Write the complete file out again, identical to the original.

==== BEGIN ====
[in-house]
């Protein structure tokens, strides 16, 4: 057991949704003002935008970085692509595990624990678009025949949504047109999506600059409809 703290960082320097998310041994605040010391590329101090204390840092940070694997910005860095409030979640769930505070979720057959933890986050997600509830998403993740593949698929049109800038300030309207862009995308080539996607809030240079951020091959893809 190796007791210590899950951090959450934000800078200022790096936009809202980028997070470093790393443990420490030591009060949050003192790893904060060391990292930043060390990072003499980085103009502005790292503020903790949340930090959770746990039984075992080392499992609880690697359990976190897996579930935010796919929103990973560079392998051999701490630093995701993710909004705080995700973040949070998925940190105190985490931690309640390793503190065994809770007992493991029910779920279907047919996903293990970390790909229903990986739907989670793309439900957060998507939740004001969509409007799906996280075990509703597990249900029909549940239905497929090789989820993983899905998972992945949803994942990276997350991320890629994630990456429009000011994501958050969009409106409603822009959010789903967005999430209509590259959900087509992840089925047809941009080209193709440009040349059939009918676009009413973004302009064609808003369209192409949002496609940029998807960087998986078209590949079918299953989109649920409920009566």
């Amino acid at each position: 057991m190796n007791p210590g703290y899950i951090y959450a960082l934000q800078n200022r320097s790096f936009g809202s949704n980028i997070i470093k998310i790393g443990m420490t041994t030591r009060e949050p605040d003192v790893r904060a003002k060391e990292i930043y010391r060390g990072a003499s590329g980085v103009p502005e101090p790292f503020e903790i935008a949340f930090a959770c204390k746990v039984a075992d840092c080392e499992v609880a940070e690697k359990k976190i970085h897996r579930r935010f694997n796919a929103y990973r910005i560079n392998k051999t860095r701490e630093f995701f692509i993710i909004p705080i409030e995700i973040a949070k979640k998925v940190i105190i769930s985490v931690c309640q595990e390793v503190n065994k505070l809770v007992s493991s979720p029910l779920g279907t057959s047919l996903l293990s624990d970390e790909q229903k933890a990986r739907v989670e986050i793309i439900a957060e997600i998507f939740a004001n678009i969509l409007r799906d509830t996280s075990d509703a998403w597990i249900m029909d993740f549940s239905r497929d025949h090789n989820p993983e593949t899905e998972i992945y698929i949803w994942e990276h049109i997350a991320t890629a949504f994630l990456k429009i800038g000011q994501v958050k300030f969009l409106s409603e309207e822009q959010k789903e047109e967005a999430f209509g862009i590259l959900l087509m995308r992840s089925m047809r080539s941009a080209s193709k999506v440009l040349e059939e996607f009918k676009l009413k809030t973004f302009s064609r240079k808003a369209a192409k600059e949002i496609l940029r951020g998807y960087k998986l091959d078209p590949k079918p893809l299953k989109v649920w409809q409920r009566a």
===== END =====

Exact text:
[in-house]
């Protein structure tokens, strides 16, 4: 057991949704003002935008970085692509595990624990678009025949949504047109999506600059409809 703290960082320097998310041994605040010391590329101090204390840092940070694997910005860095409030979640769930505070979720057959933890986050997600509830998403993740593949698929049109800038300030309207862009995308080539996607809030240079951020091959893809 190796007791210590899950951090959450934000800078200022790096936009809202980028997070470093790393443990420490030591009060949050003192790893904060060391990292930043060390990072003499980085103009502005790292503020903790949340930090959770746990039984075992080392499992609880690697359990976190897996579930935010796919929103990973560079392998051999701490630093995701993710909004705080995700973040949070998925940190105190985490931690309640390793503190065994809770007992493991029910779920279907047919996903293990970390790909229903990986739907989670793309439900957060998507939740004001969509409007799906996280075990509703597990249900029909549940239905497929090789989820993983899905998972992945949803994942990276997350991320890629994630990456429009000011994501958050969009409106409603822009959010789903967005999430209509590259959900087509992840089925047809941009080209193709440009040349059939009918676009009413973004302009064609808003369209192409949002496609940029998807960087998986078209590949079918299953989109649920409920009566």
């Amino acid at each position: 057991m190796n007791p210590g703290y899950i951090y959450a960082l934000q800078n200022r320097s790096f936009g809202s949704n980028i997070i470093k998310i790393g443990m420490t041994t030591r009060e949050p605040d003192v790893r904060a003002k060391e990292i930043y010391r060390g990072a003499s590329g980085v103009p502005e101090p790292f503020e903790i935008a949340f930090a959770c204390k746990v039984a075992d840092c080392e499992v609880a940070e690697k359990k976190i970085h897996r579930r935010f694997n796919a929103y990973r910005i560079n392998k051999t860095r701490e630093f995701f692509i993710i909004p705080i409030e995700i973040a949070k979640k998925v940190i105190i769930s985490v931690c309640q595990e390793v503190n065994k505070l809770v007992s493991s979720p029910l779920g279907t057959s047919l996903l293990s624990d970390e790909q229903k933890a990986r739907v989670e986050i793309i439900a957060e997600i998507f939740a004001n678009i969509l409007r799906d509830t996280s075990d509703a998403w597990i249900m029909d993740f549940s239905r497929d025949h090789n989820p993983e593949t899905e998972i992945y698929i949803w994942e990276h049109i997350a991320t890629a949504f994630l990456k429009i800038g000011q994501v958050k300030f969009l409106s409603e309207e822009q959010k789903e047109e967005a999430f209509g862009i590259l959900l087509m995308r992840s089925m047809r080539s941009a080209s193709k999506v440009l040349e059939e996607f009918k676009l009413k809030t973004f302009s064609r240079k808003a369209a192409k600059e949002i496609l940029r951020g998807y960087k998986l091959d078209p590949k079918p893809l299953k989109v649920w409809q409920r009566a």